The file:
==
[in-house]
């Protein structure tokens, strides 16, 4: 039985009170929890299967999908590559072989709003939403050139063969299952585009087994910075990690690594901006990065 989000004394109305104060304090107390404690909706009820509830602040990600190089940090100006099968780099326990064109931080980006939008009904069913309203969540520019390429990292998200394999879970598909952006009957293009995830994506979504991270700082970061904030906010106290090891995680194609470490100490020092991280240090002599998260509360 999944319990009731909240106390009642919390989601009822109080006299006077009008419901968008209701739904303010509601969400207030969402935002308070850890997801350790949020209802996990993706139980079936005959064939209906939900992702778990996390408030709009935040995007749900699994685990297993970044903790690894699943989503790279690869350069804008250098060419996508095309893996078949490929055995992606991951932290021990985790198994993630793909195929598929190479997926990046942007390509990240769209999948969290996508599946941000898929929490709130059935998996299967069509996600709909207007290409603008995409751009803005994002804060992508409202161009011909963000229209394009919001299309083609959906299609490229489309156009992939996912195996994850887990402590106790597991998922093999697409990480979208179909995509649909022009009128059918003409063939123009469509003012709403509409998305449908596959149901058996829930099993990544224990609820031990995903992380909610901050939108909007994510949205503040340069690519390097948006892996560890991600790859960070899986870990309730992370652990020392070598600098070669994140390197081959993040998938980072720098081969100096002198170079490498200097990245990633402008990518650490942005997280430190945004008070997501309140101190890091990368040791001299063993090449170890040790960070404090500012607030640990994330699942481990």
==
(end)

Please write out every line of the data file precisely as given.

[in-house]
């Protein structure tokens, strides 16, 4: 039985009170929890299967999908590559072989709003939403050139063969299952585009087994910075990690690594901006990065 989000004394109305104060304090107390404690909706009820509830602040990600190089940090100006099968780099326990064109931080980006939008009904069913309203969540520019390429990292998200394999879970598909952006009957293009995830994506979504991270700082970061904030906010106290090891995680194609470490100490020092991280240090002599998260509360 999944319990009731909240106390009642919390989601009822109080006299006077009008419901968008209701739904303010509601969400207030969402935002308070850890997801350790949020209802996990993706139980079936005959064939209906939900992702778990996390408030709009935040995007749900699994685990297993970044903790690894699943989503790279690869350069804008250098060419996508095309893996078949490929055995992606991951932290021990985790198994993630793909195929598929190479997926990046942007390509990240769209999948969290996508599946941000898929929490709130059935998996299967069509996600709909207007290409603008995409751009803005994002804060992508409202161009011909963000229209394009919001299309083609959906299609490229489309156009992939996912195996994850887990402590106790597991998922093999697409990480979208179909995509649909022009009128059918003409063939123009469509003012709403509409998305449908596959149901058996829930099993990544224990609820031990995903992380909610901050939108909007994510949205503040340069690519390097948006892996560890991600790859960070899986870990309730992370652990020392070598600098070669994140390197081959993040998938980072720098081969100096002198170079490498200097990245990633402008990518650490942005997280430190945004008070997501309140101190890091990368040791001299063993090449170890040790960070404090500012607030640990994330699942481990």